Sometimes the legal system’s pursuit of justice and the Church’s emphasis on forgiveness can cause them both to neglect the rights of victims. Give me a few minutes, and I will show you what I mean.
What Are The Rights Of Victims In The Criminal Justice System?
Ironically, until recently, there was more stated concern over the rights of the accused than the actual victim. In the process of prosecuting the guilty, the victim had become an afterthought to the state.
If you are like most people, you can name many of the rights of the accused. We’ve heard them so often on Television that many of you could correctly identify them.
The right to counsel, the right against self-incrimination, the right to information, the right to a speedy and public trial with an impartial judge or jury, in the area where the crime was committed, the right to present a defense, and the right of appeal if the applicable procedural protections were not protected.
We should all want the innocent to be able to defend themselves from baseless accusations. And even the guilty should have the opportunity to explain their actions and ask for mercy.
Very few individuals can people can articulate the rights of victims. Why is this so?
There is no constitutional amendment protecting victims’ rights, nor is there a single norm that all states must follow. I know that this is hard to believe, but it’s true.
The Crime Victims’ Rights Act (CVRA), passed as part of the Justice for All Act of 2004, established crime victims’ rights in U.S. federal criminal justice processes.
If you are interested, here is a summary of the history of the crime victim rights movement.
Here are a few of the rights of victims that have come about in recent years:
The right to be reasonably protected from the accused. The right to reasonable, accurate, and timely notice of any public court proceeding. The right to be reasonably heard at any public proceeding in the district court involving release, plea, sentencing, or any parole proceeding. The right to full and timely restitution as provided in law. The right to proceedings is free from unreasonable delay. The right to be treated with fairness and with respect for the victim’s dignity and privacy.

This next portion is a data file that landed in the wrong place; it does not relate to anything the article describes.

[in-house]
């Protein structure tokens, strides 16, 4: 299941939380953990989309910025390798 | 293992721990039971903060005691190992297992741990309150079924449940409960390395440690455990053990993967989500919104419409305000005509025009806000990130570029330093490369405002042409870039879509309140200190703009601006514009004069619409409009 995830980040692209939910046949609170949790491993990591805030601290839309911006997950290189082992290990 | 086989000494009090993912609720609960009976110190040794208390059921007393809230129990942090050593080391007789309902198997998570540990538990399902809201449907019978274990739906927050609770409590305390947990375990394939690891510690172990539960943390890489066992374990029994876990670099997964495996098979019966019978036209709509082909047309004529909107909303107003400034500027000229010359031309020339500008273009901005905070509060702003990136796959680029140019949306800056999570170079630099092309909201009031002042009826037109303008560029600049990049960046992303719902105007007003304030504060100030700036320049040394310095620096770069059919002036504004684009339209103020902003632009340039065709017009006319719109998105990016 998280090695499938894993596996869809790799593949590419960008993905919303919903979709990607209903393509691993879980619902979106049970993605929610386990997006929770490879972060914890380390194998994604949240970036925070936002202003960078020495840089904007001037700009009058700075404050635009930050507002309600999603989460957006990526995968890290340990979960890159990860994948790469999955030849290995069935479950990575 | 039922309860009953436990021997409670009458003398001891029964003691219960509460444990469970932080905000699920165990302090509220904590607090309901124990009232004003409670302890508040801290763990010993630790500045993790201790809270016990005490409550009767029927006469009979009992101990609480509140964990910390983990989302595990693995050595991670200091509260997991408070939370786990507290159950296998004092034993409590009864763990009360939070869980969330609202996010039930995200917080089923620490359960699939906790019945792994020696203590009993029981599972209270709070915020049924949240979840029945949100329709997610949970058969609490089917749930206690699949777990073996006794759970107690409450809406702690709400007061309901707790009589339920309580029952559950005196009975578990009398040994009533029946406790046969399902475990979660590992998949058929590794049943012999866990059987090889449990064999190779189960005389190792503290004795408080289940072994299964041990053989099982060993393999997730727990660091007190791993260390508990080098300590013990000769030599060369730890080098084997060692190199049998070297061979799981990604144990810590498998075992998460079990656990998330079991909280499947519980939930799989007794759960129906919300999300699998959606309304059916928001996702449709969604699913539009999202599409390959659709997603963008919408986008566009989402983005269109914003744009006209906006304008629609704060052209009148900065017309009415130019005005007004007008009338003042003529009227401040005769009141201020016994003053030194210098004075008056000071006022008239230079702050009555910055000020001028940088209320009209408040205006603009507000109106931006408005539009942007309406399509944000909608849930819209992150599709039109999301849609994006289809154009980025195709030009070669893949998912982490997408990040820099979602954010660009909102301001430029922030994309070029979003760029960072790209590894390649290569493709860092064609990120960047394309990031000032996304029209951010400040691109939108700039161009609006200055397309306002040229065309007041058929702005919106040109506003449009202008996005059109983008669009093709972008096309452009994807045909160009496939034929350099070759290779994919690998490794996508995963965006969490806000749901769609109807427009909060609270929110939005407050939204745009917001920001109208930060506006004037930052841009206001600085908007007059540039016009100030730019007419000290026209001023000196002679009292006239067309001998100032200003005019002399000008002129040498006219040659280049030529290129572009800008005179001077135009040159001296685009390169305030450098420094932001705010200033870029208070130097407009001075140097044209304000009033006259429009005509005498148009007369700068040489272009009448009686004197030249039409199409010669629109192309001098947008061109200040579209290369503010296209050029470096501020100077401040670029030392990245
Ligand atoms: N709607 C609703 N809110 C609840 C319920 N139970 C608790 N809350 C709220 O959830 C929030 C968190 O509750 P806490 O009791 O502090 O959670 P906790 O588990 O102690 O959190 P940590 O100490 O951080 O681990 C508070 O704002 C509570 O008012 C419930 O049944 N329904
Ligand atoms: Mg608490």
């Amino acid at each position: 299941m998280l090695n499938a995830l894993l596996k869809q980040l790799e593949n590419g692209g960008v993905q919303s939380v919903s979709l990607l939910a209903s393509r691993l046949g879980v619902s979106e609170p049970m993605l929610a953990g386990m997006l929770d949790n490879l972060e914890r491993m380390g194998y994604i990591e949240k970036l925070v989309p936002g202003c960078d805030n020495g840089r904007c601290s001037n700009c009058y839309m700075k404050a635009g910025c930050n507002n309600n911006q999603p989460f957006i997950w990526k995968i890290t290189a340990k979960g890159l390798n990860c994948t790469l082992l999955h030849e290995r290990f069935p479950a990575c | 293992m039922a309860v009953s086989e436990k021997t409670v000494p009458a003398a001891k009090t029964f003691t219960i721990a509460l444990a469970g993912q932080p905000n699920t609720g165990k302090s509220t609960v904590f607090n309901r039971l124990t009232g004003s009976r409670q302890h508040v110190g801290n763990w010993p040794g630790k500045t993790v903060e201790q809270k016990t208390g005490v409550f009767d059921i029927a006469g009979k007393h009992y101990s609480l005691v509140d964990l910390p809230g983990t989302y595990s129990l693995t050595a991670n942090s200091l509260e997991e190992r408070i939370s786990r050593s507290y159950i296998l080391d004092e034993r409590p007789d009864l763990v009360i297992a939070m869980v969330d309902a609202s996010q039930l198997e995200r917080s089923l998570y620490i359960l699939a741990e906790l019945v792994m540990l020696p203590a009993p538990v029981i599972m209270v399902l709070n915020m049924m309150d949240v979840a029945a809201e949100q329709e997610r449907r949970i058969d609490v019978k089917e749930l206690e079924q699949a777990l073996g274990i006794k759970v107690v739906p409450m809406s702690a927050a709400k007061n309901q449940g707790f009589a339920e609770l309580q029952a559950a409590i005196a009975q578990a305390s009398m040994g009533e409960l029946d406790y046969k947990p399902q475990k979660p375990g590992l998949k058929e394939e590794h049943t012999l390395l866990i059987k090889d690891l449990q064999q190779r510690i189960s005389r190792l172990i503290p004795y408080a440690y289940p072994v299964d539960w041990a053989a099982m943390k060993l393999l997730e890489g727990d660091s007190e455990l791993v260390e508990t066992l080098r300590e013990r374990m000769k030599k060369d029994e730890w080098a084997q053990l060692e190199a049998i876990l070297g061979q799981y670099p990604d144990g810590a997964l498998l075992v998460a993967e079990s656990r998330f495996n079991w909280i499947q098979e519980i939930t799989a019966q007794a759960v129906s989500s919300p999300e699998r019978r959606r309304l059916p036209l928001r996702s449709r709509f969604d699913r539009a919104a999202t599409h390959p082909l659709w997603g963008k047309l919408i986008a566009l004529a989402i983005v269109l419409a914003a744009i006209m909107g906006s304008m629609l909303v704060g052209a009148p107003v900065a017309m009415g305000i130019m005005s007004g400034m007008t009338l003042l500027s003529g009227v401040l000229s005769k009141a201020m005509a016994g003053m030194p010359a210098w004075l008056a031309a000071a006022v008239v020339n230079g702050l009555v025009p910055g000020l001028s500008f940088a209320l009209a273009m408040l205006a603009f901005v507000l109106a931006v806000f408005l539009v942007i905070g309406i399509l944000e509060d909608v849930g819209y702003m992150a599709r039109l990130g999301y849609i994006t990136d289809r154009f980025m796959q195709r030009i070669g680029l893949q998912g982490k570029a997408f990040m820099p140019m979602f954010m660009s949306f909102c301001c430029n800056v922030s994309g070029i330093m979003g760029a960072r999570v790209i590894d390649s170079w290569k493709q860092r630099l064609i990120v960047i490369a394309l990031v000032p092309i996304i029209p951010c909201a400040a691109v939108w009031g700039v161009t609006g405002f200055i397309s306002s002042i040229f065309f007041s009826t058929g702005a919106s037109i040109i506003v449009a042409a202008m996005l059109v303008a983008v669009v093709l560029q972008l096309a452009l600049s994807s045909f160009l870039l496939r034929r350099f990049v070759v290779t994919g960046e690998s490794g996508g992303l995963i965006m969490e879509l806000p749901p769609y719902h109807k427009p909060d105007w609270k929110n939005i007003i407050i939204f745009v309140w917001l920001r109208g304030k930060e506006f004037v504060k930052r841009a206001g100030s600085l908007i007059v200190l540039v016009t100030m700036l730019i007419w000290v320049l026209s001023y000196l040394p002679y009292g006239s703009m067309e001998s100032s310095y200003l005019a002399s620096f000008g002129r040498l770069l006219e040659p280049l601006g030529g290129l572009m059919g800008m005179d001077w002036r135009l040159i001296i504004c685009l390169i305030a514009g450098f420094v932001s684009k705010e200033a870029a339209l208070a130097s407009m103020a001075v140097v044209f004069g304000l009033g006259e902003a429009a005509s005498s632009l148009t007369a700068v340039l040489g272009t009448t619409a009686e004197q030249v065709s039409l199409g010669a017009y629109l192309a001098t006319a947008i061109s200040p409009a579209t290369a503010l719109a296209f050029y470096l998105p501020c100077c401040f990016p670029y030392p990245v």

What Are The Rights Of Victims In The Local Church?
God calls us to Do Justice and Love Mercy. But we rarely discuss the rights of victims in our local churches. In fact, this may be the first time you have even considered the topic.
As a Church, we have sometimes placed a more significant burden on the victim than the offender.
Our emphasis on forgiveness, healing, and wholeness can hinder the health and welfare of victims in our midst.
There is an unstated expectation that the victim will forgive the offending party and that it will happen soon. Sometimes, there is judgment from others when this does not happen quickly, and the victim’s spiritual maturity is questioned.
Like the judicial system, the Church can become so focused on our process and the desired result that we lose sight of the victim and their rights.
Over the years, I unwittingly infringed on the rights of the people I was attempting to help. Those experiences have greatly influenced the following list.
Here are few rights I believe we should intentionally extend to victims in our churches.
The victims have a right to be respected and treated with dignity. However, we dare not forget that they are created in God’s image and treasured by Him.
They have a right to be heard at a time, place, and pace of their choosing. It is their story, not ours.
They have the right to be heard without condemnation for their role in the incident. Too often, we treat the victim as if they were complicit. No one wants or deserves to be a victim. They should not have to defend or explain their actions that led to the harm.
They have a right to be angry at the offender. Jesus taught there was a proper place for anger. There is righteous anger. We need to differentiate between normal and righteous anger. Sometimes anger is a necessary step in the healing process.
They have a right to lament. There is a time to mourn a loss or injustice. To question why it happened and where God was in the process.
They have a right to be comforted. There is a reasonable expectation that the Church should extend compassion without reservation or limit.
They have the right to protection. The Church should be a refuge for victims of all kinds. Too often, Churches have counseled a woman to return to a dangerous marriage. The God who hates divorce hates spousal abuse as much or more.
They have a right to pursue justice and restitution. We are big on forgiveness but fall short in supporting the individual’s pursuit of justice.
They have a right to privacy and confidentiality, except for an expressed intent to harm oneself or others.
They have the right to be seen, recognized, acknowledged, and heard. Jesus saw needy, hurting people, and he interacted with them. So should we.
What Is Your Church Doing To Address The Rights Of Victims Within Your Community And Congregation?
You might disagree with my list of the rights of victims. You might see something I left out or did not address. But I hope this article will cause you to consider how you approach the victims within your midst.
As a nation and the people of God, we must never neglect the rights of the victims of crime or abuse.
Call to action
I encourage you to sit down and wrestle with this issue for yourself, a friend, or someone in ministry.